Life is a messy thing but there’s no finer, more effective therapy for it than a good piece of wood in your hand, the path beneath your feet, and your sons at your side.

This Father’s Day for me is a bittersweet celebration. It was one year ago today we walked the final mile into Boston but it’s also Murphy’s last day. Tomorrow he will be given eternal rest.

A few weeks back Murphy’s left eye ruptured and I made the decision to have it surgically removed rather than euthanizing him then. He was still willful, eating healthfully, and in true Murphy tradition, full of piss and vinegar.

It was a controversial decision and one which tore me up internally. I suspected the rupture probably meant the tumor had breached the orbit, a suspicion that was confirmed by the vet during surgery. At most I hoped for a couple of months together and if we were lucky, a few more than that.

Since the surgery, we have seen a deterioration of mobility in his right hind leg which can only mean motor cortex involvement – that the cancer has finally spread to his brain. And though he has had some really good days this week in Eureka Springs and yesterday at 3 Dog Bakery, I know what comes next and that I cannot allow to happen to my boy.

I have no doubt now the decision I made to extricate his eye was medically unsound but it was not an inhumane one. I don’t write this because I feel a need to justify it to anyone. I absolutely don’t give a goddamn what people think about the choices I have made on behalf of Murphy.

I am writing about it because to me this is what being a father means. It means having to make extremely hard decisions often in the absence of any certainty and always in the face of adversity.

A father’s love is the grit and iron will that cannot be ground down even at the end. It’s looking into the eyes of your dying son and finally admitting, “I can’t save you.”

To all of the fathers who have had to say that and to the ones who thankfully haven’t – this is our day.

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22 Stones

Posted by Erich Trapp on January 7, 2011

This blog is re-posted from Luke’s original post of January 4th, 2011.

"Kthnxbye"

Don’t know where I left off last with Murphy’s condition but Christmas week we reached critical mass. He was struggling and I wasn’t sure if he’d make it.

I didn’t think the massive radiation doses administered over three days would alleviate his airways quickly enough for him to breath sufficiently which is why I explored radical ideas like inserting a shunt or stent.

But the radiation did work and it didn’t take the two weeks that was speculated. By Christmas day Murphy was playing with Hudson for the first time in weeks and it was a very special day. That’s a photo of Murphy taking off with his X-Mas booty that I entitled, “Kthnxbye”.

We were blessed with a mostly uneventful week following Christmas during which I turned 40 and then the Earth added another year to the 4.54 billion and change it has under its belt.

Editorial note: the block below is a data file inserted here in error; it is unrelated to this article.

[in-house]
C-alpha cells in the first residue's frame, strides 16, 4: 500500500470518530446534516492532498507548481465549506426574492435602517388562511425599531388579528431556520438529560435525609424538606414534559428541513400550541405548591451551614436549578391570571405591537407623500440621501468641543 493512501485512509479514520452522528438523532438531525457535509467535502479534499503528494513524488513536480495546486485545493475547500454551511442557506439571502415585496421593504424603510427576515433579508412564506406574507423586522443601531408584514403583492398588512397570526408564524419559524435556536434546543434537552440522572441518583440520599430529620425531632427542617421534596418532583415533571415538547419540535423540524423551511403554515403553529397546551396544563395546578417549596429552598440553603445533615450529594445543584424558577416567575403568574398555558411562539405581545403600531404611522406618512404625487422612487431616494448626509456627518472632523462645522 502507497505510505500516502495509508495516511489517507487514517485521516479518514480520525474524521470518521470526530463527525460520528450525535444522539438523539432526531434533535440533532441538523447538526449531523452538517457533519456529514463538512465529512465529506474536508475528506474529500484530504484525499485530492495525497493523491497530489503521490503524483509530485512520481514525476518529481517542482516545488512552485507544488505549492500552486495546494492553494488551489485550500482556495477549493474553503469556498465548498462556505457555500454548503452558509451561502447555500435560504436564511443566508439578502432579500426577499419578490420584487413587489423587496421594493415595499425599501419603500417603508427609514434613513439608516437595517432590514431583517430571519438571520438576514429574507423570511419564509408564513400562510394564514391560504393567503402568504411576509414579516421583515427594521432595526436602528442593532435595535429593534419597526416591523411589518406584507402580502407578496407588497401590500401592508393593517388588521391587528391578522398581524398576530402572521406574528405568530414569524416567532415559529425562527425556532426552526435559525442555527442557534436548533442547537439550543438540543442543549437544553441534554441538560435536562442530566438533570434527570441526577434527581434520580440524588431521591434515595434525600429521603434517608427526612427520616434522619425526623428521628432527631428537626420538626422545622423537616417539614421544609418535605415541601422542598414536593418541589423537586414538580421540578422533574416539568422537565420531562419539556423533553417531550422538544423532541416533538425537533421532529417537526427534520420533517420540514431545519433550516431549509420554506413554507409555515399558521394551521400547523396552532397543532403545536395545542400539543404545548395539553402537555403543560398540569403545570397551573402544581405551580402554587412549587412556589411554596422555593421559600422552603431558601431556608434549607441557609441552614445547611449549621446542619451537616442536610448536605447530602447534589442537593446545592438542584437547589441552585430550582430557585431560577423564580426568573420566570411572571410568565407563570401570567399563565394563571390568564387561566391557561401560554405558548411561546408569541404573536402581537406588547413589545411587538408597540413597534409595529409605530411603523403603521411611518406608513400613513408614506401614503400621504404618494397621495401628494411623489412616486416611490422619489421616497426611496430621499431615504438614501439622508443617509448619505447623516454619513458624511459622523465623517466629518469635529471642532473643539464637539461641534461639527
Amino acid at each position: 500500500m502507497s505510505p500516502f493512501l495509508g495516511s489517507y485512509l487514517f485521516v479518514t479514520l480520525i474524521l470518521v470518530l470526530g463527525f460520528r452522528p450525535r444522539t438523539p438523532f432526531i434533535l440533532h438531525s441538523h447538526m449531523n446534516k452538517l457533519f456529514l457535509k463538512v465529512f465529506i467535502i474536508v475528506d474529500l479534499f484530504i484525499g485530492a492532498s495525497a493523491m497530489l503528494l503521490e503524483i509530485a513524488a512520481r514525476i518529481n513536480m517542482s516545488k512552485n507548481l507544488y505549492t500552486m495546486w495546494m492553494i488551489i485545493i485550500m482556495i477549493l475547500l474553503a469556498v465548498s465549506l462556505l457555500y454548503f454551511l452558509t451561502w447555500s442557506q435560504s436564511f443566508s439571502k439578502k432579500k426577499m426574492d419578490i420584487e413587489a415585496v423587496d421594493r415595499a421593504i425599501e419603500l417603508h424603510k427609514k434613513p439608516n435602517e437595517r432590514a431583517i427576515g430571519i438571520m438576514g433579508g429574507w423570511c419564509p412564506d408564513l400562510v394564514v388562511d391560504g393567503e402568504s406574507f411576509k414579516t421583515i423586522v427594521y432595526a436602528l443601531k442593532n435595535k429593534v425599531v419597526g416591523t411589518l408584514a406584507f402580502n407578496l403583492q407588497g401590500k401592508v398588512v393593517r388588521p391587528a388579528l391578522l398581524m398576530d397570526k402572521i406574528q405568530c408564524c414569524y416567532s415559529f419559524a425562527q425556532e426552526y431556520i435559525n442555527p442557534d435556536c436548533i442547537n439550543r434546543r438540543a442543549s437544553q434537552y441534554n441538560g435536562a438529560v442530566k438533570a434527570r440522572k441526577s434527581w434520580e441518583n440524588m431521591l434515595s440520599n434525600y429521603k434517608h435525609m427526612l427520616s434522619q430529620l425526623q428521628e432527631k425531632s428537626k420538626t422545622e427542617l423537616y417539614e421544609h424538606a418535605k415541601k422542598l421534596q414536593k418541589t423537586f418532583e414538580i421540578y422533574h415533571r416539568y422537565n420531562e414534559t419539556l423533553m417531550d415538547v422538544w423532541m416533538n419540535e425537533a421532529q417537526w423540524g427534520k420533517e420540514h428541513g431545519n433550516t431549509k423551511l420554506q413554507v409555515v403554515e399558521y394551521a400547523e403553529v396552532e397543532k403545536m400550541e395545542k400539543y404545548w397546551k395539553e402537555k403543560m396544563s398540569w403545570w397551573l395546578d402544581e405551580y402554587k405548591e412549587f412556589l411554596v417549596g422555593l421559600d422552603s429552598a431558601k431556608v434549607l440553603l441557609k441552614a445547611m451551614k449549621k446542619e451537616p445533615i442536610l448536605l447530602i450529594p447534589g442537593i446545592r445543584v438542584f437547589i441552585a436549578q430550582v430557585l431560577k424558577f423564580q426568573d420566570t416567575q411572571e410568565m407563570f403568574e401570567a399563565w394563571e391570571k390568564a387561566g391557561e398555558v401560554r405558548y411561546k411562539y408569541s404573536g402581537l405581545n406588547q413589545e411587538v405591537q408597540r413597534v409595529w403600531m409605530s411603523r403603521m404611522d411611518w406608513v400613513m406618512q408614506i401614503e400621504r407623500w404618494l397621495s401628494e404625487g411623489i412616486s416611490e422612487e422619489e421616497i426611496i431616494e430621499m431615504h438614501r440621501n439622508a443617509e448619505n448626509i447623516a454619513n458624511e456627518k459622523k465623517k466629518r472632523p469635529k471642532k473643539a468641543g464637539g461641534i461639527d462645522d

I say mostly because Murphy has had nosebleeds and down days but he’s still markedly better than two weeks ago. However, that radiation was so effective so quickly suggests serious side effects are in store. Already Murphy’s losing fur on his head and around his eyes that never fully re-grew from the first round but we knew that hitting the tumor hard would be risky.

We are due to return to CSU this morning for a clinical evaluation to assess whether he’s a candidate for adjunct chemotherapy though my mind’s pretty much already made up since the ‘wait and see’ approach after radiation last August was a complete failure. Had I run parallel courses then we may have been in a different place now.

Which is perhaps the lesson for the week. When it involves cancer always assume the worst and choose the most aggressive form of therapy. I’m listening to The Emperor of All Maladies on CD now (which I highly recommend) and while it’s chocked full of interesting metaphors I’m a movie kinda guy.

While writing this blog The Terminator came to mind when Reese is trying to convey the seriousness of the situation to Sarah Connor. “It can’t be bargained with. It can’t be reasoned with. It doesn’t feel pity or remorse. And it absolutely will not stop. Ever. Until you are dead.”

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Two Weeks

Posted by Erich Trapp on December 23, 2010

Luke’s latest update on Murphy, posted Thursday, December 23

From our 1pm meeting today…

The team at Colorado State University is confident that Murphy will show signs of tumor regression by the two week mark before they consider pursuing some of my whacky ideas like implanting a stent or shunt to alleviate his breathing difficulties.

I said something like, “Okay, but he sleeps for 30 seconds then awakens with an unforgiving version of apnea. It’s even effecting his eating.”

“He’s just going to have to learn how to adjust”, was the counterpoint and a good one at that. I had just posted the question last nite about how I could teach Murphy to breath through his mouth not his snout. But big dogs are inherently stubborn SOBs (sumbitches as we say in TX) so we’ll see how that works out.